Mike
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Re: LM317/LT337 questions

Post by Mike » Sun Apr 03, 2005 7:54 am

I am using a standard full wave rectifier. So, if I have 42VAC I will have 59.388VDC?? So I would only be able to get it down to 22VDC max?<p>IF I were to use two chips, one set permanently to bring the voltage down to 37VDC and another hooked up to the potentiometer to allow adjustable voltage anywhere from 0 to 35.8VDC, how much current would I end up losing? The original power supply delivered up to 1.5A, could I get that much, or would I have to get the HV regulator. Only problem is I don't see a negative version, (unless I just missed it) and the transformer is not dual secondary, it has a center tap, so I couldn't use two positive regulators.

Dean Huster
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Re: LM317/LT337 questions

Post by Dean Huster » Sun Apr 03, 2005 12:46 pm

I may have missed, but there is one point about high input voltages to those regulators and that's the power that'll be dissipated by the regulator when you start pulling lots of current. Always subtract the output voltage of a regulator from the input voltage and multiply by the highest expected current that you'll draw to see how much power will be dissipated by the chip. Although you may be within spec for voltage, the regulator may not be able to handle the power dissipation you're slapping to it.<p>Dean
Dean Huster, Electronics Curmudgeon
Contributing Editor emeritus, "Q & A", of the former "Poptronics" magazine (formerly "Popular Electronics" and "Electronics Now" magazines).

R.I.P.

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Chris Smith
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Re: LM317/LT337 questions

Post by Chris Smith » Sun Apr 03, 2005 7:56 pm

They also make a negative voltage adjustable regulator.<p>The LM 350K [+] model holds 3 amps at 33 volts.<p>Negative Adjustable VoltageRegulators....
1.2V to 32V NTE 935 TO3 3 35W 5...50
1.2V to 33V NTE 970 TO3 3 35...3 Internally Limited
1.2V to 33V NTE 1929 TO220 5 35...3 Internally Limited
1.2V to 37V NTE 956 TO220 3 40 1.5...15
1.2V to 37V NTE 1900 TO92 3 43 0.1 0.625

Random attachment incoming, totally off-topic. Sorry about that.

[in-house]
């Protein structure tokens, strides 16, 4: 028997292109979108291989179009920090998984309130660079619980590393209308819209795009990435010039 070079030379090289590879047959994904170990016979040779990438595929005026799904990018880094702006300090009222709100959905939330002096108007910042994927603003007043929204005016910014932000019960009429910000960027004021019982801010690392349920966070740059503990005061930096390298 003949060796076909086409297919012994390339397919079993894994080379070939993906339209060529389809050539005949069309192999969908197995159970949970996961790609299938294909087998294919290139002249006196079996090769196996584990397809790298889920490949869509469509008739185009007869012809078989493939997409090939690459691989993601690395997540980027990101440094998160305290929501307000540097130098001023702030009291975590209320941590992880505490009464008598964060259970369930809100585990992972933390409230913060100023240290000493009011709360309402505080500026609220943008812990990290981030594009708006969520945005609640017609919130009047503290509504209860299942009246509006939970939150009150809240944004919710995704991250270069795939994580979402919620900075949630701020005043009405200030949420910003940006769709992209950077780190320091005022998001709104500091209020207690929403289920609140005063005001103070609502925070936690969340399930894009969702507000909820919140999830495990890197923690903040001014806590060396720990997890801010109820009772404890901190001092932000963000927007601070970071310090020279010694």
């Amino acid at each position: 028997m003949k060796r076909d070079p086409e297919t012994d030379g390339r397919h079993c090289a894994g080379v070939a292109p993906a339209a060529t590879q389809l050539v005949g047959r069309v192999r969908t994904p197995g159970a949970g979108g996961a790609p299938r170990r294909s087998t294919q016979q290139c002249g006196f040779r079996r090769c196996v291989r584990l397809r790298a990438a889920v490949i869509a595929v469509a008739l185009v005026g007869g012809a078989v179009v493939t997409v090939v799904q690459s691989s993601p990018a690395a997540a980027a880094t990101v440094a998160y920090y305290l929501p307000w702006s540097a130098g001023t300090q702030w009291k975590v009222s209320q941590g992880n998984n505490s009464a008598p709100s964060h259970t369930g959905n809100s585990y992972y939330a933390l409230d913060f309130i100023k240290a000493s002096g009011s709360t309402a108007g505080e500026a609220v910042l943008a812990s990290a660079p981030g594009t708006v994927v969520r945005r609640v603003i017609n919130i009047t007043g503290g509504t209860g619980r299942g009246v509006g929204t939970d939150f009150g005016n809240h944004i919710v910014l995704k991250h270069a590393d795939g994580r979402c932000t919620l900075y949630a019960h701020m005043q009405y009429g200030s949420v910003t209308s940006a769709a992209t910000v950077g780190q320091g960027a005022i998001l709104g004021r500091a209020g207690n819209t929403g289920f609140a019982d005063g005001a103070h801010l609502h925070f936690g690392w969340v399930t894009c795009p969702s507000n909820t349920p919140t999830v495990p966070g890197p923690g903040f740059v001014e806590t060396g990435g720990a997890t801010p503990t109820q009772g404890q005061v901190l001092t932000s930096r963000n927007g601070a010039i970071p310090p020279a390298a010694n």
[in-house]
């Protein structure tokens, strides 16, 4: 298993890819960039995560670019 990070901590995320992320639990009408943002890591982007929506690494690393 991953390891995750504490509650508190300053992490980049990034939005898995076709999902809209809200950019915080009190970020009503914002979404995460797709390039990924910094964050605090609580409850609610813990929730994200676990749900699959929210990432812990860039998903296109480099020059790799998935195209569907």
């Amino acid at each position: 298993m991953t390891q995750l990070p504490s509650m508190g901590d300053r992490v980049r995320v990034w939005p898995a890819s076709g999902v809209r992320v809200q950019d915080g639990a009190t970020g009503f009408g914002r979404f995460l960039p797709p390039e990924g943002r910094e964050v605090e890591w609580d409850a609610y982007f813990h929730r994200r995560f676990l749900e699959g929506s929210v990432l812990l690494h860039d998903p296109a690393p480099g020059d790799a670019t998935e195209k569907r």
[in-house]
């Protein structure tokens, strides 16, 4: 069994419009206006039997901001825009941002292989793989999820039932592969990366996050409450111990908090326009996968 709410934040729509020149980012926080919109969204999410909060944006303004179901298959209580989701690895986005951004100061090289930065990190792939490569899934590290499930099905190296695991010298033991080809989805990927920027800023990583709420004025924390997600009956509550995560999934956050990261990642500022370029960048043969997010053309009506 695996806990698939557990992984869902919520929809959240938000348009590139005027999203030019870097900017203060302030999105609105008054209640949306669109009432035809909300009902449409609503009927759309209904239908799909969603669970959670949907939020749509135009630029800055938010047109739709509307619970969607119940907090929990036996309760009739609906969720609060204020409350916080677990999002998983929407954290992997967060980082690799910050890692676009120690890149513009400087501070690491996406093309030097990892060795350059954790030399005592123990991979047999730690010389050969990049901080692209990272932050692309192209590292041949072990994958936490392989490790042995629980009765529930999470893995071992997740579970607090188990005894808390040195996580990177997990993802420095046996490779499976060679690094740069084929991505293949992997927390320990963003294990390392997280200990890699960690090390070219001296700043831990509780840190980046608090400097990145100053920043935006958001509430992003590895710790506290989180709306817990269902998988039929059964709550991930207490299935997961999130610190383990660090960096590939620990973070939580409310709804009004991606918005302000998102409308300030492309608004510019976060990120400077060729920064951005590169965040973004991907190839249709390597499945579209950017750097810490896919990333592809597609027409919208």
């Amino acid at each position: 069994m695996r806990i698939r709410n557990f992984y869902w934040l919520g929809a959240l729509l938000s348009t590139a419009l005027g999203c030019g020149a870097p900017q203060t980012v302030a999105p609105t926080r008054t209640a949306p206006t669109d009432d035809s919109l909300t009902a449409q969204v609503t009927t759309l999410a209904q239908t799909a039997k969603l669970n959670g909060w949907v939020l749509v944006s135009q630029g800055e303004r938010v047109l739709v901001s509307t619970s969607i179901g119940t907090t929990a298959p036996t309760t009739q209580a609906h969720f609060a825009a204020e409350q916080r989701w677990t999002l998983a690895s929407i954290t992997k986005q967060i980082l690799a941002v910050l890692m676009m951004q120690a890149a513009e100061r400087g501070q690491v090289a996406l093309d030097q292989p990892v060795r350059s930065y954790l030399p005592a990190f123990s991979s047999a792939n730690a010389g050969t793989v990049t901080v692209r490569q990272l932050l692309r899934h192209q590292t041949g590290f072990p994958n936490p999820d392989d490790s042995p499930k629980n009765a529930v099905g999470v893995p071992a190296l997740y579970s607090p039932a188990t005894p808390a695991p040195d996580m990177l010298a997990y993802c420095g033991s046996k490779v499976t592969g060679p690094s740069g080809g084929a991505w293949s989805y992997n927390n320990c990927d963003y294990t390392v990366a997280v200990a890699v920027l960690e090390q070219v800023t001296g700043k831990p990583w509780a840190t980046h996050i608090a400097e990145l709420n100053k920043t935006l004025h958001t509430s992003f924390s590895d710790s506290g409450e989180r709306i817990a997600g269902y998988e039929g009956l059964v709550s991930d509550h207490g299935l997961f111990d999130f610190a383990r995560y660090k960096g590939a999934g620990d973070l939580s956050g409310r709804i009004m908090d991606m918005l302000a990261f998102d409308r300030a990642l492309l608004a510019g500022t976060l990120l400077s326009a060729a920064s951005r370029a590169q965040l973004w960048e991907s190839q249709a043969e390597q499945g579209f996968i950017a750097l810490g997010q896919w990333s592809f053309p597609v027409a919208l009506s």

2.85V to 36V NTE 1942 TO220 8 40 2 Internally Limited
4.5V to 40V NTE 1928 8-Lead Metal Can 8.5 40 0.045 0.8
5V to 37V NTE 1930 8-Lead DIP 9 40 0.025 0.450
5V to 30V NTE 953 4-Lead Power Tab 7.5 40 1 15<p>[ April 03, 2005: Message edited by: Chris Smith ]</p>

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MrAl
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Re: LM317/LT337 questions

Post by MrAl » Mon Apr 04, 2005 10:45 am

Hi there,<p>Are you sure you want to use a linear regulator?
If you've got 60vdc coming in and 5vdc going
out at 1 amp, the linear will be dropping 55v
and at 1 amp that's 55 watts of power to get
rid of with a humongous heat sink.<p>Consider using a switching regulator.
National makes a line of these called
"Simple Switchers" that dont take too many
more parts then a linear like you're talking
about. Check out LM2576 and similar.<p>On another web site we developed a neat ps
using a tracking switcher ahead of a linear
to reduce wasted power with lower output
voltages if your interested. I have to say
though that it's not the simplest thing to
build.<p>What kind of specs are you looking for...or...
what do you want to be able to test with the
finished ps?<p>Take care,
Al
LEDs vs Bulbs, LEDs are winning.

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sofaspud
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Re: LM317/LT337 questions

Post by sofaspud » Mon Apr 04, 2005 11:12 am

No matter how it's configured, I'm pretty sure the max power dissipation of the LM317T is 20W. I mention this because at the low end of the variable voltage range the part cannot provide the full 1.5A output. Says so in the datasheet. I don't know what your planned use for the ps is, but I think I would seriously consider making 2 supplies - one with the approx. 30V - 50V output and another with a 1.2V - 30V output.